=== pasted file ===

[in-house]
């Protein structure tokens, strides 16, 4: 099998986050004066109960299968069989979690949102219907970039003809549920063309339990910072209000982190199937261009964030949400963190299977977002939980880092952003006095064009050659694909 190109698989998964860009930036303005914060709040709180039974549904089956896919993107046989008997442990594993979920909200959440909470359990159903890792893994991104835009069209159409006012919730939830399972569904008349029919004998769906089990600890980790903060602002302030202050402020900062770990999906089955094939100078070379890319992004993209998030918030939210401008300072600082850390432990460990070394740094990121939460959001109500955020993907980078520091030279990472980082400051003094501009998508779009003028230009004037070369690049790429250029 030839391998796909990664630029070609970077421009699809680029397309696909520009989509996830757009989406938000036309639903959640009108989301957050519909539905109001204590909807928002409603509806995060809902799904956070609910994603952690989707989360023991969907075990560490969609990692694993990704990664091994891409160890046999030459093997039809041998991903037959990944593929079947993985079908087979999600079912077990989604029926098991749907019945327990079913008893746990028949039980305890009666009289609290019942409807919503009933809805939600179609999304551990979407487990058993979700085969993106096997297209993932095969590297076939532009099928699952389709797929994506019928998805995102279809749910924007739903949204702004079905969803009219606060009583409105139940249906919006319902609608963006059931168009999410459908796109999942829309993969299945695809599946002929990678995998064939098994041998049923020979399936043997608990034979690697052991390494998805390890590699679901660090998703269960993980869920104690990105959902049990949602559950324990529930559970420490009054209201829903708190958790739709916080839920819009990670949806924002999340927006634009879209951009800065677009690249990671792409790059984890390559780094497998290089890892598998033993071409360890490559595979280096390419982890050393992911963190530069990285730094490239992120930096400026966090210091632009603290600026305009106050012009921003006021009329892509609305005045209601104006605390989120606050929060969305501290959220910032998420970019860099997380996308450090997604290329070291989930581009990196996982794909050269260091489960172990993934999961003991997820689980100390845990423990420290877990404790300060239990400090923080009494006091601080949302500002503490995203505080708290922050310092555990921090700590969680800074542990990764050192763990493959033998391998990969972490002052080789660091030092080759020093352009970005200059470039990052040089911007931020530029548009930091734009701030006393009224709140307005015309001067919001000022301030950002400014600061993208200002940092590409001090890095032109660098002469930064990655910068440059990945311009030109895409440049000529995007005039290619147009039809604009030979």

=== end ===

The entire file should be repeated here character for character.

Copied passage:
[in-house]
């Protein structure tokens, strides 16, 4: 099998986050004066109960299968069989979690949102219907970039003809549920063309339990910072209000982190199937261009964030949400963190299977977002939980880092952003006095064009050659694909 190109698989998964860009930036303005914060709040709180039974549904089956896919993107046989008997442990594993979920909200959440909470359990159903890792893994991104835009069209159409006012919730939830399972569904008349029919004998769906089990600890980790903060602002302030202050402020900062770990999906089955094939100078070379890319992004993209998030918030939210401008300072600082850390432990460990070394740094990121939460959001109500955020993907980078520091030279990472980082400051003094501009998508779009003028230009004037070369690049790429250029 030839391998796909990664630029070609970077421009699809680029397309696909520009989509996830757009989406938000036309639903959640009108989301957050519909539905109001204590909807928002409603509806995060809902799904956070609910994603952690989707989360023991969907075990560490969609990692694993990704990664091994891409160890046999030459093997039809041998991903037959990944593929079947993985079908087979999600079912077990989604029926098991749907019945327990079913008893746990028949039980305890009666009289609290019942409807919503009933809805939600179609999304551990979407487990058993979700085969993106096997297209993932095969590297076939532009099928699952389709797929994506019928998805995102279809749910924007739903949204702004079905969803009219606060009583409105139940249906919006319902609608963006059931168009999410459908796109999942829309993969299945695809599946002929990678995998064939098994041998049923020979399936043997608990034979690697052991390494998805390890590699679901660090998703269960993980869920104690990105959902049990949602559950324990529930559970420490009054209201829903708190958790739709916080839920819009990670949806924002999340927006634009879209951009800065677009690249990671792409790059984890390559780094497998290089890892598998033993071409360890490559595979280096390419982890050393992911963190530069990285730094490239992120930096400026966090210091632009603290600026305009106050012009921003006021009329892509609305005045209601104006605390989120606050929060969305501290959220910032998420970019860099997380996308450090997604290329070291989930581009990196996982794909050269260091489960172990993934999961003991997820689980100390845990423990420290877990404790300060239990400090923080009494006091601080949302500002503490995203505080708290922050310092555990921090700590969680800074542990990764050192763990493959033998391998990969972490002052080789660091030092080759020093352009970005200059470039990052040089911007931020530029548009930091734009701030006393009224709140307005015309001067919001000022301030950002400014600061993208200002940092590409001090890095032109660098002469930064990655910068440059990945311009030109895409440049000529995007005039290619147009039809604009030979």